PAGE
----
• euler3
  • hypatia5
  • hypatia3
  • fibonacci4
  • check if fav_band is included in the query string at the top of your browser
  • all of the answers
  • view the source of form and make sure there is an input field with the name ‘fav_band’
  • print everything that has been transmitted in the request:print_r($_REQUEST);
  • all of the answers
  • print_r($cupcakes);
  • var_dump($cupcakes);
  • foreach ($cupcakes as &$cupcake) echo $cupcake;
  • You are trying to modify a private value
  • Semicolon missing
  • Using a key on an array that does not exists
  • Some html is being sent before a header () command that you are using for a redirect
  • else
  • break
  • return
  • continue
  • there is an output ‘2 is an even number
  • output ’21 is an odd number’
  • no output. Syntax error do to missing semicolon at the end
  • no output due to % in $num%2! =0
  • php -h
  • php info
  • php -v
  • php -m
  • 4.167
  • 1.5
  • 4
  • 1
  • The controller handles data passed to it by the view, and also passes data to the view. It interprets data sent by the view and disperses that data to the appropriate models awaiting results to pass back to the view.
  • The controller is a mechanism that allows you to create reusable code in languages such as PHP, where multiple inheritance is not supported.
  • The controller presents content through the user interface, after communicating directly with the database.
  • The controller handles specific tasks related to a specific area of functionality, handles business logic related to the results, and communicates directly with the database.
  • Strings should always be wrapped in double quotes; and double quotes inside a string should be escaped by backslashes.
  • All single and double quotes inside a string need to be escaped by backslashes to prevent a parse error.
  • The opening and closing single quotes should be replaced by double quotes; and the apostrophe should be escaped by a backslash.
  • The apostrophe needs to be escaped by a backslash to prevent it from being treated as the closing quote.
  • NULL
  • TRUE
  • FALSE
  • 0
  • echo $first_name. ‘ ‘. $familiy_name;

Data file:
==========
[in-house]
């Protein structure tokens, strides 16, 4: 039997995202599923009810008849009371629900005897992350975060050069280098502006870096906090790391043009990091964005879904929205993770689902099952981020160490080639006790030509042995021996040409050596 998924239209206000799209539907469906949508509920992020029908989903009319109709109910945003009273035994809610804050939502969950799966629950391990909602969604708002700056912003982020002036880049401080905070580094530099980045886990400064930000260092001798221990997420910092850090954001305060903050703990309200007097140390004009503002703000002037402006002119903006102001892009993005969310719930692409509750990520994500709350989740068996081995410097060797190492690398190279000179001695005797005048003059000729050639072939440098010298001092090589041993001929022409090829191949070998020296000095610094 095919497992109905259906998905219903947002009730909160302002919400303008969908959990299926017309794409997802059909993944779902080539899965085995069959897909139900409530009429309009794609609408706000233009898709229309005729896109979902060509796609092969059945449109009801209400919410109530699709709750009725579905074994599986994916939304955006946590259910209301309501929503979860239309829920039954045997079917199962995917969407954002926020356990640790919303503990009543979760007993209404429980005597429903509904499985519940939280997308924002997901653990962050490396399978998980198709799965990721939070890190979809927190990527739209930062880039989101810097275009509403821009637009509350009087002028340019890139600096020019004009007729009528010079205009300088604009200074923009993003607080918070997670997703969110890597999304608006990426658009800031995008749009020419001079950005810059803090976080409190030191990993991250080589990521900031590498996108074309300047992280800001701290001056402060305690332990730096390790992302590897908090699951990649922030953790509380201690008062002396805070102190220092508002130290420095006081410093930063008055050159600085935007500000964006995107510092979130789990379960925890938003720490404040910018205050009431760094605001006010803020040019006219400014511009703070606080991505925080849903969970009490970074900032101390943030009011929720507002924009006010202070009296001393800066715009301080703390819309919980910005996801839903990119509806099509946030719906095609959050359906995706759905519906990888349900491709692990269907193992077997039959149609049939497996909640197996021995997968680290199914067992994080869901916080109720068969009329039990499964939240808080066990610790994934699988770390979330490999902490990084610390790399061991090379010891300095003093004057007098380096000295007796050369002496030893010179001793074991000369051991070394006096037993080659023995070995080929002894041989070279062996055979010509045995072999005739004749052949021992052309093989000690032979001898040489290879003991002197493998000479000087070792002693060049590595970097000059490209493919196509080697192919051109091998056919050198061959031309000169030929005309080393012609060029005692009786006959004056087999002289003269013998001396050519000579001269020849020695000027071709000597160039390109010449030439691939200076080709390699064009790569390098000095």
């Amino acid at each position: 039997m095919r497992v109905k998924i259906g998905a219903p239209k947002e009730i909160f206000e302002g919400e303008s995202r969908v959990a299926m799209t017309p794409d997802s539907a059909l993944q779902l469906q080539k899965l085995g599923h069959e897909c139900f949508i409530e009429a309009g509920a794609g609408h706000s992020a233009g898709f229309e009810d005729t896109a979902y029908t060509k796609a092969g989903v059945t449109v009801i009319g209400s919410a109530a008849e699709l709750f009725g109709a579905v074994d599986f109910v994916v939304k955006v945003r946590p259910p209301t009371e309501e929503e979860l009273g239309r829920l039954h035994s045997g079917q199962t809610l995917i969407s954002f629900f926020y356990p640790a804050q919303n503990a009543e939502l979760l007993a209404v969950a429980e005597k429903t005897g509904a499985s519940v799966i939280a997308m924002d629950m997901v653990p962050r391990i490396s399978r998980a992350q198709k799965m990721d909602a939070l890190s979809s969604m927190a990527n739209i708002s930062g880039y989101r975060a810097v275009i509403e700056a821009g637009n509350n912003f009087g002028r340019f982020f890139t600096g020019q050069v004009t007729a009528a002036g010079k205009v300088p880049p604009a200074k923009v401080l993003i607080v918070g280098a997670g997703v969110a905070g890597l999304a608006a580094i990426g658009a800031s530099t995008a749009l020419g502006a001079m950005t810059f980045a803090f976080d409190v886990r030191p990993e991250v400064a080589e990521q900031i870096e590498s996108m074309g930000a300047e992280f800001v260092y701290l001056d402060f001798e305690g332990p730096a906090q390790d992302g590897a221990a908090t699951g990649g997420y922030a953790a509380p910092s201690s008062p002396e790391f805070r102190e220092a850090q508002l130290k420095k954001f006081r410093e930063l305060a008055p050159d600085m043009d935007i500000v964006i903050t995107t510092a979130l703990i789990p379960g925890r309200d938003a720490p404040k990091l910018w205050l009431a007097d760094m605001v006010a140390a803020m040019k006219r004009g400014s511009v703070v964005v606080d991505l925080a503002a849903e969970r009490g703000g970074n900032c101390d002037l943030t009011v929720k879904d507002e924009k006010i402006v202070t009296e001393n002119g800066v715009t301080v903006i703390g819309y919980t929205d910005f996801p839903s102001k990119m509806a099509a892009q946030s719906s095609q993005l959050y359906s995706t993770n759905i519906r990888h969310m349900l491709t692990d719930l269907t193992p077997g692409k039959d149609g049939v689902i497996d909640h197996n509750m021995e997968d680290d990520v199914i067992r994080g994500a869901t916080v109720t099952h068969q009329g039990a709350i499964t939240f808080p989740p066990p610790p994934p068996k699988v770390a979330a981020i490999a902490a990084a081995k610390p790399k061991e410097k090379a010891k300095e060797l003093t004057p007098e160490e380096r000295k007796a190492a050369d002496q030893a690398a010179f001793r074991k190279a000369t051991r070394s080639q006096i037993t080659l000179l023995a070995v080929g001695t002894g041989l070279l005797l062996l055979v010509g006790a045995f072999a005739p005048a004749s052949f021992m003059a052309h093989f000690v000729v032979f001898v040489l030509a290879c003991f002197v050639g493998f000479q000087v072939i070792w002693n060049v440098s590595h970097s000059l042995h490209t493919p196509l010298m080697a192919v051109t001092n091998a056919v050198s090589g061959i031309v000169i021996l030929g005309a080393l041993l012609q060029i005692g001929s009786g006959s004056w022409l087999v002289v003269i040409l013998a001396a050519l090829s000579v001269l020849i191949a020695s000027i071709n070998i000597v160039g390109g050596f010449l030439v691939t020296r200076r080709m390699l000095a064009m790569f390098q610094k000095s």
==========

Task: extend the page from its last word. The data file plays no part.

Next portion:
• print $first_name, ‘‘, $familiy_name;
  • print $first_name. ‘ ‘. $familiy_name;
  • echo $first_name, ‘‘, $familiy_name;
  • class Cow extends Animal {

private $milk;

}

  • class Cow {

public $milk;

}

$daisy = new Cow ();

$daisy->milk = “creamy”;

  • class Cow {

public $milk;

function getMilk () {`

return $this->milk;

}

}

  • class Cow {

private $milk;

public function getMilk () {

return $this->milk;

}

}

  • $books = simplexml_load_string(‘books.xml’); echo $books->book[0]->categories->category [1];
  • $books = simplexml_load_file(‘books.xml’); echo $books->book[0]->categories->category [1];
  • $books = SimpleXMLElement(‘books.xml’); echo $books->book[0]->categories->category [1];
  • $books = SimpleXML(‘books.xml’); echo $books->book[0]->categories->category [1];
  • sub ($string, -3)
  • substr ($string, -3)
  • substr ($string, 3)
  • $string. substr (-3)
  • in the client’s browser
  • in the virtual machine
  • in the memory of the computer viewing the webpage
  • on a web server
  • $Double
  • $double
  • $_2times
  • $2times
  • report_errors = E_ALL

display_errors = On

  • error_reporting = E_ALL

display_errors = On

  • error_reporting = E_ALL & ~E_NOTICE

display_errors = Off

  • error_reporting = E_ALL & ~E_NOTICE

display_errors = On

  • Getters and setters ensure that if a data member is declared private, then it can be accessed only within the same function, not by an outside class
  • Getters and setters are utility functions within PHP that allow loading from, and saving to, a database
  • Getters and setters encapsulate the fields of a class by making them acccessible only through its private methods, and keep the values themselves public